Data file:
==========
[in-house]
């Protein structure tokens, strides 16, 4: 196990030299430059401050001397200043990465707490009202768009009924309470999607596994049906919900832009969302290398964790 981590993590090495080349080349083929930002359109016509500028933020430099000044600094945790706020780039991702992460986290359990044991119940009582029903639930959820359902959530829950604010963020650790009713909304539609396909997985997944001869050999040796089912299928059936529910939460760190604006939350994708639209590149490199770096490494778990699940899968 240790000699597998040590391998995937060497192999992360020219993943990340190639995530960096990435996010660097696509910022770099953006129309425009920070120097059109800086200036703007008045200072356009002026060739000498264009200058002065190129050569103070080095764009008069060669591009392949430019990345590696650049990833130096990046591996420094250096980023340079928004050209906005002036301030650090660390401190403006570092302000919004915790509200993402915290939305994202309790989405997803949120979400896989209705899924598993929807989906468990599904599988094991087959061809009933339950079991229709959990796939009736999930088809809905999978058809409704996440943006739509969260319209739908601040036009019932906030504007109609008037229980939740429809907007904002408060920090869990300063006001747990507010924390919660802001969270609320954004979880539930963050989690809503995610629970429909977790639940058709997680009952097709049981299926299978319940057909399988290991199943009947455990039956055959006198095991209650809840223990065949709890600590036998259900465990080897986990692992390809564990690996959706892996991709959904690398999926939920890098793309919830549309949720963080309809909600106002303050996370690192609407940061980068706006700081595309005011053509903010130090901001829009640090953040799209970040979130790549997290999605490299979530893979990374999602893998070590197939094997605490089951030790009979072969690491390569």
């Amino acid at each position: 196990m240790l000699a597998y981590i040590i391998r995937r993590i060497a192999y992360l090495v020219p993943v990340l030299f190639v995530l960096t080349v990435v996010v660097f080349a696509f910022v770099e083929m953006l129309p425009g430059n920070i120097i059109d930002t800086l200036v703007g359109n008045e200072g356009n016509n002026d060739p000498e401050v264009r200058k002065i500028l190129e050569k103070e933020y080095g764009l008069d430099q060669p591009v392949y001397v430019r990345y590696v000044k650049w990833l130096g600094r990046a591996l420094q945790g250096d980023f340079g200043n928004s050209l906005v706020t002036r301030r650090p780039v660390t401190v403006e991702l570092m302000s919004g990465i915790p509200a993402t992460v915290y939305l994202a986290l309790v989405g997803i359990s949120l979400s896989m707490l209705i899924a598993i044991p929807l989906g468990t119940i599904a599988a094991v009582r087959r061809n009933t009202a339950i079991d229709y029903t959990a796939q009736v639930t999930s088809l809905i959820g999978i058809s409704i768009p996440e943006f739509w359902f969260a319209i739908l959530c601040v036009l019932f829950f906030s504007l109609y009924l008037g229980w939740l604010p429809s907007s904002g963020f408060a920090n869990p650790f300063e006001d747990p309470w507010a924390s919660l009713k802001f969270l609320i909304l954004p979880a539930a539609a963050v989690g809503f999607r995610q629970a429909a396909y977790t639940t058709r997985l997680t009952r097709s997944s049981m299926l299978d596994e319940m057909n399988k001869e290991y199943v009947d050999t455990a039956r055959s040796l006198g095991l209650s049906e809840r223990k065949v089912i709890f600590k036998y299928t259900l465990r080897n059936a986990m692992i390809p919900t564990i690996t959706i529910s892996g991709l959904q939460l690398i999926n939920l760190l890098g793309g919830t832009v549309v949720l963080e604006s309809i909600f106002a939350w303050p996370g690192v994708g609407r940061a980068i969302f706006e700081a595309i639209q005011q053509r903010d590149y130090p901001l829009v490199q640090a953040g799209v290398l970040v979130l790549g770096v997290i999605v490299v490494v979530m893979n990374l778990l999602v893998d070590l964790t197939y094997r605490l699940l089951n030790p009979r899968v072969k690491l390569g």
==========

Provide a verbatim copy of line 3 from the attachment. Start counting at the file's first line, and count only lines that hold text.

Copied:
């Amino acid at each position: 196990m240790l000699a597998y981590i040590i391998r995937r993590i060497a192999y992360l090495v020219p993943v990340l030299f190639v995530l960096t080349v990435v996010v660097f080349a696509f910022v770099e083929m953006l129309p425009g430059n920070i120097i059109d930002t800086l200036v703007g359109n008045e200072g356009n016509n002026d060739p000498e401050v264009r200058k002065i500028l190129e050569k103070e933020y080095g764009l008069d430099q060669p591009v392949y001397v430019r990345y590696v000044k650049w990833l130096g600094r990046a591996l420094q945790g250096d980023f340079g200043n928004s050209l906005v706020t002036r301030r650090p780039v660390t401190v403006e991702l570092m302000s919004g990465i915790p509200a993402t992460v915290y939305l994202a986290l309790v989405g997803i359990s949120l979400s896989m707490l209705i899924a598993i044991p929807l989906g468990t119940i599904a599988a094991v009582r087959r061809n009933t009202a339950i079991d229709y029903t959990a796939q009736v639930t999930s088809l809905i959820g999978i058809s409704i768009p996440e943006f739509w359902f969260a319209i739908l959530c601040v036009l019932f829950f906030s504007l109609y009924l008037g229980w939740l604010p429809s907007s904002g963020f408060a920090n869990p650790f300063e006001d747990p309470w507010a924390s919660l009713k802001f969270l609320i909304l954004p979880a539930a539609a963050v989690g809503f999607r995610q629970a429909a396909y977790t639940t058709r997985l997680t009952r097709s997944s049981m299926l299978d596994e319940m057909n399988k001869e290991y199943v009947d050999t455990a039956r055959s040796l006198g095991l209650s049906e809840r223990k065949v089912i709890f600590k036998y299928t259900l465990r080897n059936a986990m692992i390809p919900t564990i690996t959706i529910s892996g991709l959904q939460l690398i999926n939920l760190l890098g793309g919830t832009v549309v949720l963080e604006s309809i909600f106002a939350w303050p996370g690192v994708g609407r940061a980068i969302f706006e700081a595309i639209q005011q053509r903010d590149y130090p901001l829009v490199q640090a953040g799209v290398l970040v979130l790549g770096v997290i999605v490299v490494v979530m893979n990374l778990l999602v893998d070590l964790t197939y094997r605490l699940l089951n030790p009979r899968v072969k690491l390569g």